The Ultimate Guide to Ecommerce Customer Segmentation

Customer segmentation enables the ecommerce businesses to focus on particular customers groups in an efficient manner. Customers prefer to visit those ecommerce websites that are not just interactive but also provide the best customer experience. Companies have accumulated years of data to fully understand the customers and their interaction with the brand. In order to know what people need and want from your company, you have to combine customer demographic and behavioral data with the data of customer feedback.

Data is the most crucial part of online marketing and it can be simply accessed by knowing your customers on a personal level. It will show you their activities such as how they search for products, how they respond to campaigns and their browsing patterns. You can even know more about your product from those who are using it. This data and information, in turn, will assist you to present an enhanced, more targeted campaign. By simply using better data, you can provide better customer segmentation.

Here are the top 7 Essential Customer Segments for Your Ecommerce Website:

1. Personalized Data (Gender, Income, Style, Age etc.)

When a customer visits an ecommerce website, his/her information like the time spent, most visited pages, products etc. are being tracked. Then accordingly you can set up an SEO campaign to get more and more customers and retain the existing customers. Also, it’s vital that this experiment data must be seen from the viewpoint of these customer properties. Whether the data is captured and shown on your site in the form of cookies or window-level javascript objects, it is your sites’ responsibility to show it.

2. Source Type Personalized Data (Gender, Income, Style, Age etc.) 

Know the places your customers are coming from so that you can decisively think about how much to expend to get these customers. You must understand the difference between the behavior of customers arriving from search engines as opposed to those of social media sites. PROS can help you identify your “Source Type” that distinguishes customers arriving from Campaigns, Search Engines, Referral, and Direct. However, if you want further advanced segmentation, you can develop a custom segment to further split the Source Types. For example, Google vs Yahoo vs. Bing for search or Facebook vs LinkedIn.

3. Device Types (Desktop, Mobile, Tablet)

Ecommerce businesses must focus on mobile devices because over a quarter of total web traffic comes from there. That is why it is crucial for businesses to know the behavior of the mobile customers. You must have visibility into how the mobile traffic is taking each one of your essential conversion metrics. Furthermore, to consider the tablets and desktop, you can also develop a custom segment because usually larger screen prompts a different customer behavior as compared to that of mobile phone traffic.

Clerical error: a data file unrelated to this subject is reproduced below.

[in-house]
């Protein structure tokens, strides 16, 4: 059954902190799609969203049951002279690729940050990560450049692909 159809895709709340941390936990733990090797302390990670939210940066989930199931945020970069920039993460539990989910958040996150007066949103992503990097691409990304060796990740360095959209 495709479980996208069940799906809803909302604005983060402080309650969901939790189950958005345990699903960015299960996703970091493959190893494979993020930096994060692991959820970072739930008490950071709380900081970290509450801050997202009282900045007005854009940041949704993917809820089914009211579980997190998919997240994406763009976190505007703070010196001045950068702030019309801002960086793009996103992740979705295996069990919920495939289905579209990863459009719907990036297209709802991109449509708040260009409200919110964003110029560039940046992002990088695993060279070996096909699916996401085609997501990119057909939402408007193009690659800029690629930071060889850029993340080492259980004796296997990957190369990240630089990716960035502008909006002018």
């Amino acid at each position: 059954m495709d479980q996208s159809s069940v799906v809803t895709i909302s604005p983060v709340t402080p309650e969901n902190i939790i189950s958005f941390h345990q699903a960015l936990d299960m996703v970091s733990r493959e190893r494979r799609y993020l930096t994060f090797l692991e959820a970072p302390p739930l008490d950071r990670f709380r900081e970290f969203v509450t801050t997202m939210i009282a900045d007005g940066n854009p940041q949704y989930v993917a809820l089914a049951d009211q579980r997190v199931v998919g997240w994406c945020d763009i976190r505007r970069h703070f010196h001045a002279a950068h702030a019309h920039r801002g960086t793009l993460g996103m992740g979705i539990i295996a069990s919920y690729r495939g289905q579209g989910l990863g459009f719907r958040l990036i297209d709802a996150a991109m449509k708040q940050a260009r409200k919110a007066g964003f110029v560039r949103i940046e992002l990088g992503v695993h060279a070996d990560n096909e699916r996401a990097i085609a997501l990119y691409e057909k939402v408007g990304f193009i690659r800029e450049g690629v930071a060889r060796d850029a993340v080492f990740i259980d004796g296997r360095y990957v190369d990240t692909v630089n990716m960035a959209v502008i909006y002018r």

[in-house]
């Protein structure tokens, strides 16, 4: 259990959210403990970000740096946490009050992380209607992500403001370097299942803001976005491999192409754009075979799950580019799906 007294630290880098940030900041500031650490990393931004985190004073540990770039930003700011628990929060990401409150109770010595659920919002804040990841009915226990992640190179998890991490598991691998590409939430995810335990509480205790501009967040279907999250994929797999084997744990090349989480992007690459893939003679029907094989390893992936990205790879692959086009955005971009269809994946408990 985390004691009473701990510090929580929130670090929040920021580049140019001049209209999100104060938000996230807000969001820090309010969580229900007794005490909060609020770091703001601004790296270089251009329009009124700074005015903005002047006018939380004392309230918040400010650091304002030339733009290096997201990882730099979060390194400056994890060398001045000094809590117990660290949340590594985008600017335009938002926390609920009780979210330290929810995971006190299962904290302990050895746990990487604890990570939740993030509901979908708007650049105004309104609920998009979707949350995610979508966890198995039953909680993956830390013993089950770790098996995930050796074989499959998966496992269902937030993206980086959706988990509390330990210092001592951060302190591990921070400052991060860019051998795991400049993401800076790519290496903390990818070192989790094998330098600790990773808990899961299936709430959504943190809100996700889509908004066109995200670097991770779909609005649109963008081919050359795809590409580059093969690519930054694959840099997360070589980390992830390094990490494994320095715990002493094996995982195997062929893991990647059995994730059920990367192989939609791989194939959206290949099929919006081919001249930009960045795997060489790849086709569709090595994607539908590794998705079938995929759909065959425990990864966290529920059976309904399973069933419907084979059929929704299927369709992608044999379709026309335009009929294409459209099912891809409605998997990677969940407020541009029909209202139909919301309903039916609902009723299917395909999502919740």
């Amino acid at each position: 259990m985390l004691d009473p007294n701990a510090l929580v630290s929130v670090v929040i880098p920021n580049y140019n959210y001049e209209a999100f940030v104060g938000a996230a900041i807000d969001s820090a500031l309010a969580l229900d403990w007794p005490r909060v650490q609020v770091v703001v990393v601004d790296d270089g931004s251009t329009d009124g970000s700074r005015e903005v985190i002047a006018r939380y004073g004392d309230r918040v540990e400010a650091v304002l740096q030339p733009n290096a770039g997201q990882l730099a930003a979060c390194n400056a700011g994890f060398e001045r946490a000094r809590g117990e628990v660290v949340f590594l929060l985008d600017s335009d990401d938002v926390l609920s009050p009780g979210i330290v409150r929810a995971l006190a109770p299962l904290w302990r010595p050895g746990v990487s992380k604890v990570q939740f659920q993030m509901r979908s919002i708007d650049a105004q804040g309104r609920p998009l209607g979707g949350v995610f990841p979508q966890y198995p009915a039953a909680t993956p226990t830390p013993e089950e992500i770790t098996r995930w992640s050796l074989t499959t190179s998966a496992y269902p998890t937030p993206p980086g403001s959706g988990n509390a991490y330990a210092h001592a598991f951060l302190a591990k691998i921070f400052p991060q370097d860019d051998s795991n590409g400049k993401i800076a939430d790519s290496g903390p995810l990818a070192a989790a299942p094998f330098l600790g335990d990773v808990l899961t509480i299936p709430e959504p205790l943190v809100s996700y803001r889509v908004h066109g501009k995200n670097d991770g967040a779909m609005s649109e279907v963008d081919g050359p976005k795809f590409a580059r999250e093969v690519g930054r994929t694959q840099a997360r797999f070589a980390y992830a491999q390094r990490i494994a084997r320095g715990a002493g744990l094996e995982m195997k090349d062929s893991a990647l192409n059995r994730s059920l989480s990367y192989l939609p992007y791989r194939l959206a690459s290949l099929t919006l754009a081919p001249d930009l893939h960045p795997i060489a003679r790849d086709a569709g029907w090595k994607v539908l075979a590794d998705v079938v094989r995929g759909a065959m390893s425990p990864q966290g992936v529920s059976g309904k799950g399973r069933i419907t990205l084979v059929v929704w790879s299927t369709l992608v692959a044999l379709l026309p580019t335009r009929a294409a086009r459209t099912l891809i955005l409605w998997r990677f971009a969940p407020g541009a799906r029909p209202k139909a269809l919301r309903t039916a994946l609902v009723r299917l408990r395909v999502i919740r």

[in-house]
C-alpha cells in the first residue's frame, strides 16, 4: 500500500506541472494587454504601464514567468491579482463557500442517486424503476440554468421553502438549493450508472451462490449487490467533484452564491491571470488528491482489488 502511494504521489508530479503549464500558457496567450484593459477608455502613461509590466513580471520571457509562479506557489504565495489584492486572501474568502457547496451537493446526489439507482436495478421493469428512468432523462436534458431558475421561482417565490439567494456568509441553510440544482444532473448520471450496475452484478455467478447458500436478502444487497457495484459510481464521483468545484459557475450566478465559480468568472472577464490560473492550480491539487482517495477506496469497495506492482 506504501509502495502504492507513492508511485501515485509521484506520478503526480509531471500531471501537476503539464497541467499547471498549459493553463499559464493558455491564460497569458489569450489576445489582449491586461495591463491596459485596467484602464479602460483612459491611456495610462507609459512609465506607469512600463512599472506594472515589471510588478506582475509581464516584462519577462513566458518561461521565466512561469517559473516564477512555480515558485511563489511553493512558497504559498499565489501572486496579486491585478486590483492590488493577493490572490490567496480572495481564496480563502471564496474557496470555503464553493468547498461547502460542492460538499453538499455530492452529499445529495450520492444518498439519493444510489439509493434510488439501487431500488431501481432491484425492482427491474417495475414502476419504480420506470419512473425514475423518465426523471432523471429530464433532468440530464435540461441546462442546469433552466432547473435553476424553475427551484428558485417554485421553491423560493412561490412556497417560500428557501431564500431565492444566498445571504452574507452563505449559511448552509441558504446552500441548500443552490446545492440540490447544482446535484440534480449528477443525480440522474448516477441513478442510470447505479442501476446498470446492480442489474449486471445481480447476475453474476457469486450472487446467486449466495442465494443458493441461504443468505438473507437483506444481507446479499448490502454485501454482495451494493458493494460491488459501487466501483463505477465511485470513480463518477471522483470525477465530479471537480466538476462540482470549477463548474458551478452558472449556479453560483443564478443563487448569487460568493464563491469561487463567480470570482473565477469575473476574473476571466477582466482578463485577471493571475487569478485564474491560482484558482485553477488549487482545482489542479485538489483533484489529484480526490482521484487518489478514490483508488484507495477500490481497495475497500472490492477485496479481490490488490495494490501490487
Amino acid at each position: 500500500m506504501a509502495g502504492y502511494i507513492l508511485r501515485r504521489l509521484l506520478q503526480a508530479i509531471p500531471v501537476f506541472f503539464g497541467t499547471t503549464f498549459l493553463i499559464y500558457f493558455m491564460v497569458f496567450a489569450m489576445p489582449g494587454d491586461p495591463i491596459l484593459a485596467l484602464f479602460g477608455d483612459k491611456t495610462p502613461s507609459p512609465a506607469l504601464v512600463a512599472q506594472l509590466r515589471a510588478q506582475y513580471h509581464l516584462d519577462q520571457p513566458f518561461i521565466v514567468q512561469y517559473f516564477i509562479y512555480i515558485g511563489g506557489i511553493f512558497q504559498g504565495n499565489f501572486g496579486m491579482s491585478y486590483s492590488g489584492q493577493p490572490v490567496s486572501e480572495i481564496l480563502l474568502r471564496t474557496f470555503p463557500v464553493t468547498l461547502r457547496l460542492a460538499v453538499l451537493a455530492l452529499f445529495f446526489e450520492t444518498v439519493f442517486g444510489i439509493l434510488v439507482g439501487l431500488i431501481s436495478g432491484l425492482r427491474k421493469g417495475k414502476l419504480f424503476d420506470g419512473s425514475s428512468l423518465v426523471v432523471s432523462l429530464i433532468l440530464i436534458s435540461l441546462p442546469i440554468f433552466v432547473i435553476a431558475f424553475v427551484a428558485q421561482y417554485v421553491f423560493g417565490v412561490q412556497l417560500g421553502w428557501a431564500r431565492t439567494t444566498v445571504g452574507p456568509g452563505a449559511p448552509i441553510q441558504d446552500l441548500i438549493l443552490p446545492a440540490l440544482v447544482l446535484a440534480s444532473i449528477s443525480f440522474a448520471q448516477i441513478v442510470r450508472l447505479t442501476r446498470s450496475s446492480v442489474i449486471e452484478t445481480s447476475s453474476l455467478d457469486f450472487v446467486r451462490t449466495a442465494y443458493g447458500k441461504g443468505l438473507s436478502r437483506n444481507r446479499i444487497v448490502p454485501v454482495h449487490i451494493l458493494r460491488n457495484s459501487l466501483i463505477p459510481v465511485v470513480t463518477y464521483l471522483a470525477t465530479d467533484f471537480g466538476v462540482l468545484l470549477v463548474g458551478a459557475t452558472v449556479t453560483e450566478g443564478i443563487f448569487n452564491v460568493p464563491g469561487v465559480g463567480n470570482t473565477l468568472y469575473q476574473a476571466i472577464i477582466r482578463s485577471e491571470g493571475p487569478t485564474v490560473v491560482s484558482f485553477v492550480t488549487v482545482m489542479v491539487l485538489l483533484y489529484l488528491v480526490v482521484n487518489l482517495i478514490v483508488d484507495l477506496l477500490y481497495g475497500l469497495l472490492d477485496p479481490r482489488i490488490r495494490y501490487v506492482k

4. Location

In order to properly understand the differences in the behavior of your customers, you can segment the significant customer populations into crucial locations. You should follow the philosophy which is being followed by the brick-and-mortar retail companies, i.e. “going local.” Your primary decision must be to analyze which “local” markets you should target. It can be done with the help of Geolocation segmentation. You can also get help from the built-in custom segment conditions to identify customers by location.

5. Customer Tiers (Logged In vs. Guest Users, VIP Status, Repeat Shoppers vs. First-Time Customers)

There is a difference between the behavior of a loyal customer and that of a first-time customer. Thus, they should be treated accordingly. After you have seen their behavior on the following visits, you can respectively optimize the experience of every segment. In order to track this data, you can make the most out of a cookie or window level javascript object. Once you thoroughly analyze the particular cookie or window-level javascript object, you can develop the custom segment.

6. Top Purchasers (High Cart Value)

Apart from focusing on customers who have previously bought a product from you, it is important to concentrate on customers who hold the maximum value to you. It is estimated that the spending capacity of around 1% of your loyal customer base can be as much as the total of 50% customers. Being highly valuable, these customers deserve your time and you must optimize their user experience as much as you can.

After the customer has done with their shopping, you can incorporate logic on your Confirmation Page to note the value of the commodities bought. If it crosses a specified limit, then you must add them to a “Top Purchaser” segment.

7. Users that have (or have not) completed an order in the last 30 days

It is likely that a customer who did shopping from your website some time back can be motivated with a promotional code to buy some different commodity. However, if a customer bought something from your website will not be requiring a special promotion to purchase again because your product is already in their thoughts. After the customer has bought a particular product, you can add it to their “Recently Purchased” section and show the time when that product was ordered.

With the help of customer segmentation, you can classify your customers so that you can not just filter your results but also add personalization to the user experience.

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